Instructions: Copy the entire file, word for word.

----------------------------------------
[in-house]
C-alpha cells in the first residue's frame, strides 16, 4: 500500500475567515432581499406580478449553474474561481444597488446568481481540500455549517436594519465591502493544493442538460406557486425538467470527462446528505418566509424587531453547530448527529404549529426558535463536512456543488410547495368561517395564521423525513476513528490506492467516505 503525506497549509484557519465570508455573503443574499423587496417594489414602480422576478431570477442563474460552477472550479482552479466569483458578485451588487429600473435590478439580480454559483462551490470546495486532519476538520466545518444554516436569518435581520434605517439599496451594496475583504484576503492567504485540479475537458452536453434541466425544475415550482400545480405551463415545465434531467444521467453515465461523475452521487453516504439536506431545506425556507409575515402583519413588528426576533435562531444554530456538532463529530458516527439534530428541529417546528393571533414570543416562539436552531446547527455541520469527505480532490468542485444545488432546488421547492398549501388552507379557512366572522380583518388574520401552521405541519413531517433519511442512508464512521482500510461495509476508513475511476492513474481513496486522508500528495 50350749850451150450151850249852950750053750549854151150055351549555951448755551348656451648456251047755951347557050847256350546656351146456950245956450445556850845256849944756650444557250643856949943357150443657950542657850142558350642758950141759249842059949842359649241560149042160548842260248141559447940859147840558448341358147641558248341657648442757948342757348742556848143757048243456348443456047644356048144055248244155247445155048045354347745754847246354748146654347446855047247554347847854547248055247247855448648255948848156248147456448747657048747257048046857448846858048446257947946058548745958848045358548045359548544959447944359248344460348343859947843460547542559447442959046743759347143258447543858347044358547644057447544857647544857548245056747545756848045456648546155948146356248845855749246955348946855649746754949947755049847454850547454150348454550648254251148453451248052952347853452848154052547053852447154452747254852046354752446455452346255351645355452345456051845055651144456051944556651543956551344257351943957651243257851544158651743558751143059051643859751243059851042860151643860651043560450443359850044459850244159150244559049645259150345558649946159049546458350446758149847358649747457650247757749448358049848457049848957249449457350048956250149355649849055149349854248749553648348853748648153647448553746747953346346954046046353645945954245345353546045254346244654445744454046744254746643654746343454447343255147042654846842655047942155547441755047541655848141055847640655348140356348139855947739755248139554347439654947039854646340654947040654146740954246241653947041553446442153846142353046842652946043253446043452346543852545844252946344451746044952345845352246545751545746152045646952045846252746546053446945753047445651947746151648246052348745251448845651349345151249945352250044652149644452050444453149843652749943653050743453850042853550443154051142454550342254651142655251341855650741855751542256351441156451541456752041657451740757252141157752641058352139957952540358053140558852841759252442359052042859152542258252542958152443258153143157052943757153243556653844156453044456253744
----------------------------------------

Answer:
[in-house]
C-alpha cells in the first residue's frame, strides 16, 4: 500500500475567515432581499406580478449553474474561481444597488446568481481540500455549517436594519465591502493544493442538460406557486425538467470527462446528505418566509424587531453547530448527529404549529426558535463536512456543488410547495368561517395564521423525513476513528490506492467516505 503525506497549509484557519465570508455573503443574499423587496417594489414602480422576478431570477442563474460552477472550479482552479466569483458578485451588487429600473435590478439580480454559483462551490470546495486532519476538520466545518444554516436569518435581520434605517439599496451594496475583504484576503492567504485540479475537458452536453434541466425544475415550482400545480405551463415545465434531467444521467453515465461523475452521487453516504439536506431545506425556507409575515402583519413588528426576533435562531444554530456538532463529530458516527439534530428541529417546528393571533414570543416562539436552531446547527455541520469527505480532490468542485444545488432546488421547492398549501388552507379557512366572522380583518388574520401552521405541519413531517433519511442512508464512521482500510461495509476508513475511476492513474481513496486522508500528495 50350749850451150450151850249852950750053750549854151150055351549555951448755551348656451648456251047755951347557050847256350546656351146456950245956450445556850845256849944756650444557250643856949943357150443657950542657850142558350642758950141759249842059949842359649241560149042160548842260248141559447940859147840558448341358147641558248341657648442757948342757348742556848143757048243456348443456047644356048144055248244155247445155048045354347745754847246354748146654347446855047247554347847854547248055247247855448648255948848156248147456448747657048747257048046857448846858048446257947946058548745958848045358548045359548544959447944359248344460348343859947843460547542559447442959046743759347143258447543858347044358547644057447544857647544857548245056747545756848045456648546155948146356248845855749246955348946855649746754949947755049847454850547454150348454550648254251148453451248052952347853452848154052547053852447154452747254852046354752446455452346255351645355452345456051845055651144456051944556651543956551344257351943957651243257851544158651743558751143059051643859751243059851042860151643860651043560450443359850044459850244159150244559049645259150345558649946159049546458350446758149847358649747457650247757749448358049848457049848957249449457350048956250149355649849055149349854248749553648348853748648153647448553746747953346346954046046353645945954245345353546045254346244654445744454046744254746643654746343454447343255147042654846842655047942155547441755047541655848141055847640655348140356348139855947739755248139554347439654947039854646340654947040654146740954246241653947041553446442153846142353046842652946043253446043452346543852545844252946344451746044952345845352246545751545746152045646952045846252746546053446945753047445651947746151648246052348745251448845651349345151249945352250044652149644452050444453149843652749943653050743453850042853550443154051142454550342254651142655251341855650741855751542256351441156451541456752041657451740757252141157752641058352139957952540358053140558852841759252442359052042859152542258252542958152443258153143157052943757153243556653844156453044456253744